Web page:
The sense of smell is in the air this week, of course, and other Picks include Congressman Schiff on cybersecurity, two Wallach Gallery openings, programs on knowing, proving, and seeing, the neuroscience of movement and the dynamics of race and health Enjoy and remember to share your story.
April 11: The New York Premiere Film Screening of Light and Brazilian Democracy: Challenges and Perspectives (livestreamed here)
April 13: The Human Sense of Smell and Neutrinos are Us!
April 14: #StartupColumbia 2017 Festival
3 – 6 p.m.
School of the Arts | Wallach Art Gallery
Public Opening and Reception: 2017 MFA Thesis Exhibition
The first exhibition in the Lenfest Center for the Arts, the new home of the Miriam and Ira D. Wallach Art Gallery, will showcase the work of 29 student artists. Curated by Wallach director Deborah Cullen. Exhibition runs April 23 to May 21. 615 West 129th Street in Manhattanville.
April 11 – 12
Columbia University Libraries
The Art of Data Visualization: Art or Knowledge?
Is data visualization art? Is it knowledge? Or is it some combination of the two (and more)? This two-day conference will explore these questions and showcase work from a range of data visualization practitioners. A keynote entitled Data Humanism will be given by Giorgia Lupi, author of Dear Data. Other topics include Conflict Urbanism: Visualizing Conflict Data Through Mapping and Spatial Analysis and Visualizing Social Interactions in Social Networks. Register here. For workshop locations and program visit here. (Data and Society)
11:45 a.m. – 12:45 p.m.
Mailman School of Public Health
Race, Racism, and Health in the Trump Era: Realities and Evidence-Based Projections
A seminar by David R. Williams, Florence and Laura Norman Professor of Public Health and professor of African and African American studies and sociology at Harvard. Williams developed the Everyday Discrimination Scale, one of the most widely used measures of discrimination in health studies. RSVP here. 722 West 168th St. 532, Allan Rosenfield Building. (Just Societies)
6 – 8 p.m.
Wallach Art Gallery | Critical and Curatorial Studies in Art History and Archaeology
Opening Reception – Invisible Cities: Moda Curates 2017
An exhibition taking viewers on a journey through various media—photography, film, and digital—as it examines the “relationship between representation and mediation” in works expressing “the imagined dreams, the hidden anxieties, and the real desires of contemporary culture.” Curated by Page Benkowski ’17GSAS, Taylor Fisch ’17GSAS, and Georgia Horn ’17GSAS. Exhibition runs April 18 to May 20 at the Morningside Campus location of the Wallach Art Gallery. Schermerhorn Hall, 8th floor. Tour with curators on April 27.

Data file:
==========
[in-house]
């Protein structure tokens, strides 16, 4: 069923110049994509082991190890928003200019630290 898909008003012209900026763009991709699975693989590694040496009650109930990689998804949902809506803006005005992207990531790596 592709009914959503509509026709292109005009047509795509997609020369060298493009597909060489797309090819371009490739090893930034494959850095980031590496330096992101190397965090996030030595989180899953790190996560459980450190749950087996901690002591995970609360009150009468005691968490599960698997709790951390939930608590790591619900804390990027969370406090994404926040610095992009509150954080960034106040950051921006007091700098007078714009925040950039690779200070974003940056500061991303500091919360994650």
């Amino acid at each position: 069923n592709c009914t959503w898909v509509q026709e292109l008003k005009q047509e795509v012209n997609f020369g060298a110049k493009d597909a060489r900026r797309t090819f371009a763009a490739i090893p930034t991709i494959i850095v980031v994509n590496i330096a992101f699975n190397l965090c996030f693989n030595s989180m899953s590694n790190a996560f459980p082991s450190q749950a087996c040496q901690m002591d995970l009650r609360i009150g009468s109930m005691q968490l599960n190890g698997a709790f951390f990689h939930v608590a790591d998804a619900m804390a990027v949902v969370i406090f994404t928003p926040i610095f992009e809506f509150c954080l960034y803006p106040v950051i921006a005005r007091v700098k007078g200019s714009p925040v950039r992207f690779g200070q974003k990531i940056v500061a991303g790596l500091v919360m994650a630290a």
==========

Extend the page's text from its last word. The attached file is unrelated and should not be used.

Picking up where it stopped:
4 – 5:15 p.m.
Columbia Law | Center on Global Governance | Roger Hertog Program on Law and National Security
The Cyber Threat to our National Security and Privacy
A discussion with congressman Adam Schiff, US representative for California’s 28th district and ranking member of the House Permanent Select Committee on Intelligence. Reception to follow. Jerome Greene Hall, Room 103. (Data and Society, Just Societies)
5 – 7 p.m.
Columbia Precision Medicine Initiative
Precision Medicine and Popular Media
Precision Medicine—an emerging approach for disease treatment and prevention that takes into account individual variability in genes, environment, and lifestyle for each person—raises a myriad of cultural, political, and historical questions that the humanities are uniquely positioned to address. Discussion with Sandra Soo-Jin Lee, senior research scholar and medical anthropologist at Stanford school of medicine, as part of the Columbia Precision Medicine Initiative series, Precision Medicine: Ethics, Politics, and Culture. Columbia Law School, Jerome Greene Hall, Case Lounge, Room 701. (Precision Medicine)
April 21 – 22
Center for Science and Society | Institute for Social and Economic Research and Policy
Evidence: An Interdisciplinary Conversation about Knowing and Certainty
With leading Columbia faculty, academic scholars, public policy makers, non-governmental advocates, and media experts. Panelists will examine the use of evidence—from massive data sets to individual case studies. Registration required here. Columbia Law School, Jerome Greene Hall. (Data and Society)
6:30 – 8 p.m.
The Neuroscience of Movement
Thomas M. Jessell, co-director of Columbia’s Zuckerman Institute and Claire Tow Professor of Motor Neuron Disorders, discusses the factors that regulate neuronal diversity and their clinical implications. Jessell will also provide examples of the way in which manipulation of the activity of neurons permits insight into the design of circuits involved in motor control. RSVP here. Faculty House. (Future of Neuroscience)
For RSVP, ticket availability, and other details, follow the links. We always appreciate hearing from you about future events.